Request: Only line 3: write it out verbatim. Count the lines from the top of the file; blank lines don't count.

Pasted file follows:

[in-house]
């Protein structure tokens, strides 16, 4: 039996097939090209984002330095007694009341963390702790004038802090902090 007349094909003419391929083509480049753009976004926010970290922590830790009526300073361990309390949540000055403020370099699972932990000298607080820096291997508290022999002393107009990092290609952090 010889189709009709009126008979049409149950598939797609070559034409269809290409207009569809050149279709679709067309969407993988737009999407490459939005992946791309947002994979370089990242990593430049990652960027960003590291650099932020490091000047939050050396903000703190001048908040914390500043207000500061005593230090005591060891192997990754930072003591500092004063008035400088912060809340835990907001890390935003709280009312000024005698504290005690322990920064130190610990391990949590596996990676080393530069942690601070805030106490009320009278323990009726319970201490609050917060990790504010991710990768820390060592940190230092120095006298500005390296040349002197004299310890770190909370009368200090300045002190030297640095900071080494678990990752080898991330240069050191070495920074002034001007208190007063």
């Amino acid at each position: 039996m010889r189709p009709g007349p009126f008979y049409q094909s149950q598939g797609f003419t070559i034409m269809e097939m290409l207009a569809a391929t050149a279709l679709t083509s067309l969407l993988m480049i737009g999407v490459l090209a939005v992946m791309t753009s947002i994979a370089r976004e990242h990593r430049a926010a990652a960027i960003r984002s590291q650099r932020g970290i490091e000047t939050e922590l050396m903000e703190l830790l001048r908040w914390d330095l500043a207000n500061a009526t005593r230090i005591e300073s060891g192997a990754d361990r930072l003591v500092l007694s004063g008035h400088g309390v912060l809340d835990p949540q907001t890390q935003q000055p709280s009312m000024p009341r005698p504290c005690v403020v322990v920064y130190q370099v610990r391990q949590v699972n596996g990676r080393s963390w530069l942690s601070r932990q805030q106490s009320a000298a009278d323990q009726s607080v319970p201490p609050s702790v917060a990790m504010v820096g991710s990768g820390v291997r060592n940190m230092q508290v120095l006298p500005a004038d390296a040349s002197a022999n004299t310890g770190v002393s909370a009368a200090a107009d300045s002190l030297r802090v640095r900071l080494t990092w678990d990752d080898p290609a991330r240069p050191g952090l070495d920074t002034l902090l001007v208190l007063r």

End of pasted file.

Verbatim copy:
């Amino acid at each position: 039996m010889r189709p009709g007349p009126f008979y049409q094909s149950q598939g797609f003419t070559i034409m269809e097939m290409l207009a569809a391929t050149a279709l679709t083509s067309l969407l993988m480049i737009g999407v490459l090209a939005v992946m791309t753009s947002i994979a370089r976004e990242h990593r430049a926010a990652a960027i960003r984002s590291q650099r932020g970290i490091e000047t939050e922590l050396m903000e703190l830790l001048r908040w914390d330095l500043a207000n500061a009526t005593r230090i005591e300073s060891g192997a990754d361990r930072l003591v500092l007694s004063g008035h400088g309390v912060l809340d835990p949540q907001t890390q935003q000055p709280s009312m000024p009341r005698p504290c005690v403020v322990v920064y130190q370099v610990r391990q949590v699972n596996g990676r080393s963390w530069l942690s601070r932990q805030q106490s009320a000298a009278d323990q009726s607080v319970p201490p609050s702790v917060a990790m504010v820096g991710s990768g820390v291997r060592n940190m230092q508290v120095l006298p500005a004038d390296a040349s002197a022999n004299t310890g770190v002393s909370a009368a200090a107009d300045s002190l030297r802090v640095r900071l080494t990092w678990d990752d080898p290609a991330r240069p050191g952090l070495d920074t002034l902090l001007v208190l007063r």